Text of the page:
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Your F150 likely comes with backup assist which is god’s gift to backing up. You’ll need to attach a sticker to your trailer’s frame. There are threads about that process on this forum. I had to attach the sticker on a separate piece of metal as shown. That was just taped on for testing obviously. It’s on there for real now.

Have the dealer install a good weight distribution hitch, not just a sway bar.

F150s come in a lot of different payloads depending on options. Your trailer will put a thousand pounds or so onto the truck. Make sure you have enough payload capacity for that and passengers. That’s on the door sticker of the truck. Mine is right at capacity with a 25’.

Before you get far, you’ll want to practice backing up in a empty parking lot. Walkie talkies area good idea. Lots of threads and Youtube videos on that’s well.
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Old 03-02-2019, 12:02 AM   #18
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2019 26' Flying Cloud
Morristown , Tennessee
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Before I picked up my trailer (I had a 600 mile trip home) i used Google Earth to find a large empty parking lot where I could practice. leaving the dealership was nerve-racking, but after a few blocks in traffic I was able to relax. I spent a few hours in the parking lot, getting used to backing, and using the mirrors and camera, figuring out how far to turn the wheel to obtain the desired effect. My one take away from that was, go slow.....
The first campground was a pull through, and no problems, I can do this, right? The second campground, I missed the turn, and after miles down this 2-lane road, had to commit to turning around in someone's driveway. Let me tell you the anxiety of doing a K-turn in a driveway with traffic in both directions. I just thought about the parking lot, and did it in one try.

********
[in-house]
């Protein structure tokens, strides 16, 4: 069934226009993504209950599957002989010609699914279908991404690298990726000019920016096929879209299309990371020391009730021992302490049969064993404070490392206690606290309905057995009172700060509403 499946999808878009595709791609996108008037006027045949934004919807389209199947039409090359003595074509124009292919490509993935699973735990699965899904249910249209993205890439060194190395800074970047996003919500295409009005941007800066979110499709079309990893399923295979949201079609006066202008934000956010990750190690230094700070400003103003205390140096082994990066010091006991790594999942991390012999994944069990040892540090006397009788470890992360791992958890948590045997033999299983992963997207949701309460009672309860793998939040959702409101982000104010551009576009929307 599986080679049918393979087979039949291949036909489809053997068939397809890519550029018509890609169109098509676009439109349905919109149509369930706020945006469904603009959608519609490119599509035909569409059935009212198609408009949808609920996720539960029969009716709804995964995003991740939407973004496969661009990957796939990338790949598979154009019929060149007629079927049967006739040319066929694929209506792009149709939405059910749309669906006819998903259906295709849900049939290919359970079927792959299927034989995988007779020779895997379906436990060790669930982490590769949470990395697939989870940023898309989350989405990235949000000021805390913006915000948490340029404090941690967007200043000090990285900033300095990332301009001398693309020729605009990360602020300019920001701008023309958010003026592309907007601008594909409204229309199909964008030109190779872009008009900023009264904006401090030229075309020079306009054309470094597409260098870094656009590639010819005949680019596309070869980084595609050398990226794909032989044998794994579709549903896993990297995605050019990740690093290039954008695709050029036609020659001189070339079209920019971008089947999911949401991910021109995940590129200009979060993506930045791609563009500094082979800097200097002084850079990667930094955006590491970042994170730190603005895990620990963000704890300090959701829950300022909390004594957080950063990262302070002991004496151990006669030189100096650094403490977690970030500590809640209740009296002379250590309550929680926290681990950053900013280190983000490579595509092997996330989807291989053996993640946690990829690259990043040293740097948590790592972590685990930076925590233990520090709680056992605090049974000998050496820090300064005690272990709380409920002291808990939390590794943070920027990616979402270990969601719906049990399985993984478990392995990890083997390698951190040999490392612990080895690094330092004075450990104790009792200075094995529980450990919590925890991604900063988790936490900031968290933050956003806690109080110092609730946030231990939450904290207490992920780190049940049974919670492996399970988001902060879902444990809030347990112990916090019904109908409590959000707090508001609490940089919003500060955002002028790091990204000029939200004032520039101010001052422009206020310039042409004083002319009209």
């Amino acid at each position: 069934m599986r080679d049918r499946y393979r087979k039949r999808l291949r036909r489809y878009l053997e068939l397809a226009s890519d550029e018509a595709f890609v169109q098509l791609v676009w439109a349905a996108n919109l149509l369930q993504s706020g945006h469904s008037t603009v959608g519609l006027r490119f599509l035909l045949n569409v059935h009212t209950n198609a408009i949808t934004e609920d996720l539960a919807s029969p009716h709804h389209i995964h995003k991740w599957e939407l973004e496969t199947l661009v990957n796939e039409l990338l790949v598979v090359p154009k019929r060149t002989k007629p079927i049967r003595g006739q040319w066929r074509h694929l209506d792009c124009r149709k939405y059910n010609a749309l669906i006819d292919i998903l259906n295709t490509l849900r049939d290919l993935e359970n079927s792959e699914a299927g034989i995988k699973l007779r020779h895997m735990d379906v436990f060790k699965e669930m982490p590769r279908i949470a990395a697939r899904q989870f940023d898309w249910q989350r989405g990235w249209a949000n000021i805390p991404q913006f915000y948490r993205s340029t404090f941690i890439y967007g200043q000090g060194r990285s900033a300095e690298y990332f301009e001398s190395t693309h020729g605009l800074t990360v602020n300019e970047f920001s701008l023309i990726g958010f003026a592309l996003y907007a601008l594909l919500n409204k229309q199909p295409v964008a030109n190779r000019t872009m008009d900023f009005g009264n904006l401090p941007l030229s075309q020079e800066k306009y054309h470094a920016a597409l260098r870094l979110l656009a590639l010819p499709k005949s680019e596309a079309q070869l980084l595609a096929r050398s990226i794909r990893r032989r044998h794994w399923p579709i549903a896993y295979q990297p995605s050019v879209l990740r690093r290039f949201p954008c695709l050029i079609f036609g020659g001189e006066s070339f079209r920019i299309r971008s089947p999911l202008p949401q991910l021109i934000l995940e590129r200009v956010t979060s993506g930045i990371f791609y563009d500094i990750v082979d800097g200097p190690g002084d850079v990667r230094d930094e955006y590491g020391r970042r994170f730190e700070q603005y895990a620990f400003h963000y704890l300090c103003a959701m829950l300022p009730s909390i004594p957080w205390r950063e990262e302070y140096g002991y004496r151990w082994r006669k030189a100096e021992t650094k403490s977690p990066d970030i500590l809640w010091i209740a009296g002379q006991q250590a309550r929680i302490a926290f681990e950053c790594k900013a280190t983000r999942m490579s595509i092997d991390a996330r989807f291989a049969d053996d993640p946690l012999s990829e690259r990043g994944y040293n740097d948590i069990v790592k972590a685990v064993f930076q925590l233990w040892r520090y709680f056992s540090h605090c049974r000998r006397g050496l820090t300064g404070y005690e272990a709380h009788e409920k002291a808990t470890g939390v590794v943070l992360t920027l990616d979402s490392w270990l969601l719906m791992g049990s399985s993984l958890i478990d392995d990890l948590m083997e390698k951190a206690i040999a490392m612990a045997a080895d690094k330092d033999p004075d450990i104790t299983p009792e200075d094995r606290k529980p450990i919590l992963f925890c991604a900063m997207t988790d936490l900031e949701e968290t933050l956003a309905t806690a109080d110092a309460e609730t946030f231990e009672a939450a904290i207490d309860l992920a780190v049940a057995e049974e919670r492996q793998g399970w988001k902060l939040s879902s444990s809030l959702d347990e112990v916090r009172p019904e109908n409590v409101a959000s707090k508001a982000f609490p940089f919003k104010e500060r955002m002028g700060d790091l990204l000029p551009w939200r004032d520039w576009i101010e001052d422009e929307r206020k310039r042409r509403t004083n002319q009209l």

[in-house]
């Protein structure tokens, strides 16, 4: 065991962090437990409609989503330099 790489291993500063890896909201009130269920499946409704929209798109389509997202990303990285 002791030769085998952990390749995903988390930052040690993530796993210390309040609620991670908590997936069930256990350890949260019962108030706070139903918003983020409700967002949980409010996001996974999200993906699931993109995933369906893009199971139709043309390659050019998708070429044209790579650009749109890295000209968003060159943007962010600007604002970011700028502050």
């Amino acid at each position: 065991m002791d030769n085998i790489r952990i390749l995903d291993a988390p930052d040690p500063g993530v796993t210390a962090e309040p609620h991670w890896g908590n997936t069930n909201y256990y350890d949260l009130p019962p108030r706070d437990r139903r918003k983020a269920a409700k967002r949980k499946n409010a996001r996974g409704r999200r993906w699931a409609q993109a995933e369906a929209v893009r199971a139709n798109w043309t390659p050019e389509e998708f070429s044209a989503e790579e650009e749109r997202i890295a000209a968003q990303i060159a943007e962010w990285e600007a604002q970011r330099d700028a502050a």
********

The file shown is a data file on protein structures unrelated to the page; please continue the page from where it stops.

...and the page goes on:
After that event, I am a kick-ass tow vehicle driver, and can do anything. (But I do use Google Earth to scope out gas stations along my route.)
good luck.
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Old 03-02-2019, 03:23 AM   #19
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Sunset Valley , Texas
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Hey there Runtime,

If you’d like, contact me and we can get together and do some practice towing or at least you can watch my steps for hitching up and towing. I have several trailers that we could try out. I live near the the Tony Berger Center and there is a very large parking lot there. I’m talking about utility and cargo trailers, 16’ and up. It’ll definitely help you get your feet wet.

Also, I-10, while a straight shot can be daunting at times with potential cross winds and speeding semi trucks so don’t underestimate it. Depending where you live in Austin you’ll likely think to come in via 290 through Fredericksburg, yes? While not a horrible drive, there are a crazy amount of deer as well as weekend traffic in the hill country.

So much of towing is a learned behavior so it’s hard to say what you should do but a couple things I’ve ingrained in myself while towing throughout the years:
- fill up at 1/2 tank, especially in West Texas.
- do a walk around and physically touch components every fill up (doors, awning arms, wheel hubs, coupler etc...)

There is much much more, but it’s a start.

You coming from Phoenix or somewhere? 1000 miles you said. There are several cool spots to stop and stay along the way. Take your time and enjoy the trip because that’s what travel trailers are for, right?

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Old 03-02-2019, 06:49 AM   #20
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2019 30' International
Pennsylvania , Pennsylvania
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I had the luxury of working on a farm when younger, giving me some towing experience with farm equipment, but never towed a trailer on the road.

My simple recommendations are these.

Use your mirrors when making right and left hand turns, watch the trailer as it comes around behind you.

Find a place that is safe to back that puppy up. Backing up is great fun if you have a wide open space to learn.

For the most part, your tow mirrors will likely be as wide as the trailer. Check 'em and see. If they are, then it stands to reason, when going straight, if your mirror didn't hit anything, the trailer ain't gonna hit anything.

Going around right turns on narrow roads, I often hug the center line. Remember the trailer tracks inside/tighter than the truck's path.

Go real slow through toll booths, real slow.

Obey speed signs, especially on road curves and exit ramps. I've found if the sign say 45, and I do 45, it's pretty comfy going around. Slower is always better when new to towing.

You've seen that placard on the back of tractor trailers? "this vehicle makes wide turns"?

Swing it wide! Yep, some times you have to use the other lane to make that turn.